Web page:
Once again the law of sedition has been misused, this time in Tamil Nadu. A >folk singer associated with a radical leftist group has been charged with sedition and committing an act with an intent to cause a riot. His offence: disseminating two songs pillorying Chief Minister Jayalalithaa and her government for its policy of retailing liquor. There is nothing in the compositions that even remotely threatens the state or established government; neither is there anything that encourages violence, beyond calling for the closure of state-run liquor outlets as part of a campaign against government policy. The song has gone viral on social media, and many relate to its central theme. The song delineates with a great sense of irony, in tunes that are catchy, the idea of the state selling liquor while at the same time showering the people with freebies. In a sense, it has captured the present patronage paradigm in the political economy wherein the ruling party poses as the provenance of all welfare, but keeps the people disempowered through alcohol addiction and dependent on state doles. The artist, Kovan, whose real name is Sivadas, has managed to >capture this reality in his songs . While the tenor of one of the songs, as well as caricatures in its video portraying Ms. Jayalalithaa in poor light, may appear defamatory of an individual, it should be remembered that small radical groups using folk forms for political propaganda communicate in strong, yet easily understandable language.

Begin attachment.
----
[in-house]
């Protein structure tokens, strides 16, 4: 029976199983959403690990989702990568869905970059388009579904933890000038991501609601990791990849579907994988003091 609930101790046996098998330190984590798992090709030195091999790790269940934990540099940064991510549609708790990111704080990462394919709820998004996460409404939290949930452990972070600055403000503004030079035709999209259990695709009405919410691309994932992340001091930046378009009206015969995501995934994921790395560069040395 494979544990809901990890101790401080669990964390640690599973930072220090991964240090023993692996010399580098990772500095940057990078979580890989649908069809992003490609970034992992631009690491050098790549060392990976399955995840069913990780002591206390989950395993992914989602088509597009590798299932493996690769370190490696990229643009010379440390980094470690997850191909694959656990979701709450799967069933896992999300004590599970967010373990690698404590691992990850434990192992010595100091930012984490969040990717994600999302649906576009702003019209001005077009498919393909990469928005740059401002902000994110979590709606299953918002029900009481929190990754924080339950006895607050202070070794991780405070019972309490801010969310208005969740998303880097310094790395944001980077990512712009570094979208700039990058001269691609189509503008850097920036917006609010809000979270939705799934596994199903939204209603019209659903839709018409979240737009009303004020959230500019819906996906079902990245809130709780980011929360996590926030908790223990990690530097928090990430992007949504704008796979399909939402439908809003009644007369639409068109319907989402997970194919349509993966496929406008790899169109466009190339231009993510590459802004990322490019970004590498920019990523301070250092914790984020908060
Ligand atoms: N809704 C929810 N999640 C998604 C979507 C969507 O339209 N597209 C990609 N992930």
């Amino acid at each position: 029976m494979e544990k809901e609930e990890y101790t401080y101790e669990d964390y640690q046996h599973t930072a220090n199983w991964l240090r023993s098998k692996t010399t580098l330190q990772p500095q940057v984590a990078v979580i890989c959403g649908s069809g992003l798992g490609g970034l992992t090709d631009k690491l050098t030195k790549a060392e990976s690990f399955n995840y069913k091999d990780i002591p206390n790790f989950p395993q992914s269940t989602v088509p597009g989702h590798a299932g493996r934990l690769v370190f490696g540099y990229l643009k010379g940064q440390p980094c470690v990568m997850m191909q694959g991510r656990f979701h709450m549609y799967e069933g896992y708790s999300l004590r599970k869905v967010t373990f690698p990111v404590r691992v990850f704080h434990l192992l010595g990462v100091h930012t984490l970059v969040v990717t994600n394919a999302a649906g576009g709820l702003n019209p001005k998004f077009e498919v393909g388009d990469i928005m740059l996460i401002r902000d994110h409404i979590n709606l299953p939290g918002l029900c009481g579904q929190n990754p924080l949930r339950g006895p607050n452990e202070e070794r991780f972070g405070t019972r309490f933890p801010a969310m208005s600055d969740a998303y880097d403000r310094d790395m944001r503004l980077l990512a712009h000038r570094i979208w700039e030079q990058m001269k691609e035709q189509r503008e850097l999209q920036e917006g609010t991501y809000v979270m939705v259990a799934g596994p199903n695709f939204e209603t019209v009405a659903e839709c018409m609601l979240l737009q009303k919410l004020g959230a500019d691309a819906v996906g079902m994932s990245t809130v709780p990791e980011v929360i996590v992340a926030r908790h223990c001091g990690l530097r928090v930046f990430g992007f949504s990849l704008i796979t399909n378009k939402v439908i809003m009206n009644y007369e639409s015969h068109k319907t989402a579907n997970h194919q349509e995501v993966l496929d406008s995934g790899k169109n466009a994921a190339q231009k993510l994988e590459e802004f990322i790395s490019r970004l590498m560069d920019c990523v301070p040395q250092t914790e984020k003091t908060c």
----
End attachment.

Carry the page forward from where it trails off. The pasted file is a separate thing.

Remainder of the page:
Powerful political figures ought to have it in them to take such criticism in their stride. They must act to address the underlying grievances rather than use repressive measures. The state’s response has been needlessly angry. Kovan’s arrest marks yet another instance of a pliant police force invoking Section 124A of the Indian Penal Code, which deals with sedition, with utter disregard for several judicial pronouncements limiting its scope. Courts have deprecated the tendency to invoke this grave charge for mere expressions of critical views. The Supreme Court has said that even words that indicate disaffection towards the government cannot be termed seditious, unless there is actual incitement to violence and intention to cause disorder. In this case, it is particularly disgraceful that the Chennai police have >equated strident criticism of the Chief Minister with an alleged threat to the government established by law. It was only recently that the Maharashtra government withdrew a controversial circular to the effect that strong criticism of public servants could attract the charge of sedition. In 2012, cartoonist Aseem Trivedi was booked for sedition for a cartoon that highlighted corruption. In Meerut last year, the police initially invoked Section 124A, but later dropped it, against a group of Kashmiri students for, of all things, cheering the Pakistan team during a cricket telecast. Given its repeated misuse, it is time this unwanted, outdated, pre-colonial provision was jettisoned altogether.